Sustainable packaging still a grey area

Posted by Daniel Palmer on 2nd February 2010

Packaging leaders agree on the growing importance of sustainability, but there remains a great deal of frustration in the industry at the ‘disproportionate’ focus placed on packaging and confusion about what ‘sustainable packaging’ means, according to a new report by PricewaterhouseCoopers.

The report, Sustainable Packaging: Threat or Opportunity?, is based on 20 interviews with senior executives from leading packaging companies in Europe. The research found that over 70% of respondents feel that sustainable packaging solutions offered a competitive advantage but that, although producers, retailers and customers all claim to want a more sustainable packaging product, they are, in general, unwilling to pay a premium, unless their brand is already built around a sustainable or environmentally responsible message.

Another finding from the discussions is that there is no industry consensus on what constitutes ‘sustainable packaging’. The debate has been dominated by a narrow focus on reducing packaging weight and arguments around whether one material is more or less sustainable than another. A consensus-based definition from respondents on the attributes that sustainable packaging should have includes the following:

• The packaging weight and volume has been considered and effectively reduced;

• Waste-to-landfill has been reduced through designed-in recyclability, reusability or degradability of the substrate;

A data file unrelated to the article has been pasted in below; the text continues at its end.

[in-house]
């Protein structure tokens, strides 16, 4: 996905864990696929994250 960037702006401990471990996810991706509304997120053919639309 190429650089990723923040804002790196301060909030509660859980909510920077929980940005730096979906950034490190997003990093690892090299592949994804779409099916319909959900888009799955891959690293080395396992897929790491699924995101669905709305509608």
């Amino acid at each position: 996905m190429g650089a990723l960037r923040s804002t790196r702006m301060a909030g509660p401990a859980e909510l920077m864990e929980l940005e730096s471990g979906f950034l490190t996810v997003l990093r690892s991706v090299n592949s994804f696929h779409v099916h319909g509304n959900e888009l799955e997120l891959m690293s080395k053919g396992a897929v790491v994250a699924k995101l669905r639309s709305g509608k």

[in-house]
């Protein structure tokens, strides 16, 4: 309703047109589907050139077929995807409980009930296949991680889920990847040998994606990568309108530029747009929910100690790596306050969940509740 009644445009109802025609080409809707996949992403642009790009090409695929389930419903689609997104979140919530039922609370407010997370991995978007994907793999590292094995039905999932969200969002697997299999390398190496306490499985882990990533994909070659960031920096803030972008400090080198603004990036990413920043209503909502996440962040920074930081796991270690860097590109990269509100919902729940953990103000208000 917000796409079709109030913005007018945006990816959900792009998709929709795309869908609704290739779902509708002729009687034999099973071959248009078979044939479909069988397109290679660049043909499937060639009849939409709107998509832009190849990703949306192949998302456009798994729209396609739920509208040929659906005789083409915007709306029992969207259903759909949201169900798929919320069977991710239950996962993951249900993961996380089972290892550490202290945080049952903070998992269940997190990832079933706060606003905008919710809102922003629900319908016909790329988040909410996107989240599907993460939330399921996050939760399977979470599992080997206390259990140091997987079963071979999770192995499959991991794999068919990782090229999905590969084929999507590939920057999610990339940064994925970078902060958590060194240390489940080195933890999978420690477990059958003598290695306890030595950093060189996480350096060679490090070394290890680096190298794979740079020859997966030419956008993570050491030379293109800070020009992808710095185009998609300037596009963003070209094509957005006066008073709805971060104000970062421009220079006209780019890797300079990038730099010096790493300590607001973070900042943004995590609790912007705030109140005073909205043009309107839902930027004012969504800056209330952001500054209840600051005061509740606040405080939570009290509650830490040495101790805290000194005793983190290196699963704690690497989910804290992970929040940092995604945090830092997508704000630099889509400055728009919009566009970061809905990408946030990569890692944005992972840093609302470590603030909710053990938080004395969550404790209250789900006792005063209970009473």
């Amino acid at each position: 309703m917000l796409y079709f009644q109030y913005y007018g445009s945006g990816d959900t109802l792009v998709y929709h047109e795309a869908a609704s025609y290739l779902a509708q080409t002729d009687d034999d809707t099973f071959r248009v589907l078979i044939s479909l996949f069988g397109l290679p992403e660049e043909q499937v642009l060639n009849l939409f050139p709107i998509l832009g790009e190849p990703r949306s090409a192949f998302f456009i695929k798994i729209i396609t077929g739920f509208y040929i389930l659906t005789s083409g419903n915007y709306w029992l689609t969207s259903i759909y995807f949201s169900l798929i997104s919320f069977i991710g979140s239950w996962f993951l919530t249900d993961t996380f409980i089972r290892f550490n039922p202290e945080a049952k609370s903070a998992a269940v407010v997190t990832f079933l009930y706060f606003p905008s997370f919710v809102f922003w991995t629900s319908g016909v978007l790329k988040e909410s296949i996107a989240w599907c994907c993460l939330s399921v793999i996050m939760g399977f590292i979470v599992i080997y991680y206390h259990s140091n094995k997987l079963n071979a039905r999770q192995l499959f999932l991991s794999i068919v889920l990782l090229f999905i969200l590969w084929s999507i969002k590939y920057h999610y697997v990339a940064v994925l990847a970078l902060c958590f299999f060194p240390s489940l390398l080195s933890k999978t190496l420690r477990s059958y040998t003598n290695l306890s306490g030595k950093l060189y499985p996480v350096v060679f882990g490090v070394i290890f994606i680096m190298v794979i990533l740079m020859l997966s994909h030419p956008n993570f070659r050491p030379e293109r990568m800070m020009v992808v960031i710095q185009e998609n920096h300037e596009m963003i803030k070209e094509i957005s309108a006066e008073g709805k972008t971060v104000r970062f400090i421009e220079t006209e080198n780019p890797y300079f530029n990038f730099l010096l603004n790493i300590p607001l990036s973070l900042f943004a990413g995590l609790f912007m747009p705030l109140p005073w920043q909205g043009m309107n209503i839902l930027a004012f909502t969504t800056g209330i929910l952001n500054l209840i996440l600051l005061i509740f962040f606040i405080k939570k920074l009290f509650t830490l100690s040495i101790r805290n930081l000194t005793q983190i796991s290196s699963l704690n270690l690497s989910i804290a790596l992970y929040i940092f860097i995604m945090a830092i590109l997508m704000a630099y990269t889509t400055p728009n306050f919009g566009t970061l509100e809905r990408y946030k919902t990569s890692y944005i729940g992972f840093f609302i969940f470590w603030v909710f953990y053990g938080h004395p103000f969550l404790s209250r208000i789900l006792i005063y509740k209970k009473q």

• The packaging has a lower environmental footprint in terms of resources used in production as well as emissions to air and water;

• The packaging effectively reduces waste through extending shelf life and prevents damage or contamination; and

• The packaging is able to communicate effectively and engage consumers as to brand attributes and sustainable credentials.

“Sustainable packaging is becoming a fact of life and will in time be seen as just another requirement for doing business alongside pricing, product performance and service,” Richard McCole, packaging sector specialist at PricewaterhouseCoopers LLP, commented. “Reaching a broad consensus on the definition of sustainable packaging will provide the packaging industry with a platform from which to influence regulation as well as customer and consumer attitudes and expectations.

“Packaging businesses that continue to be passive in tackling sustainable packaging are likely to see market share ebb away to competitors that can develop compelling sustainable propositions that still meet the customers’ fundamental functional and economic requirements.”

A further common theme was the belief that the packaging industry has been subject to disproportionate scrutiny compared to the relatively small proportion of the waste stream which it creates. Many were frustrated that little credit is given to the industry for the efforts it has already made to reduce packaging footprints.

“The packaging industry has made fairly poor job of championing the value and importance of packaging,”Clive Suckling, global forest, paper and packaging leader at PricewaterhouseCoopers, suggested. “It will need to do more to redress the balance if it doesn’t want the popular misconception that packaging is wasteful and environmentally harmful to grow.

“So far the agenda has been set by a variety of retailers, consumer groups and regulatory bodies who often have conflicting aims, now it is time for the packaging industry to promote itself.”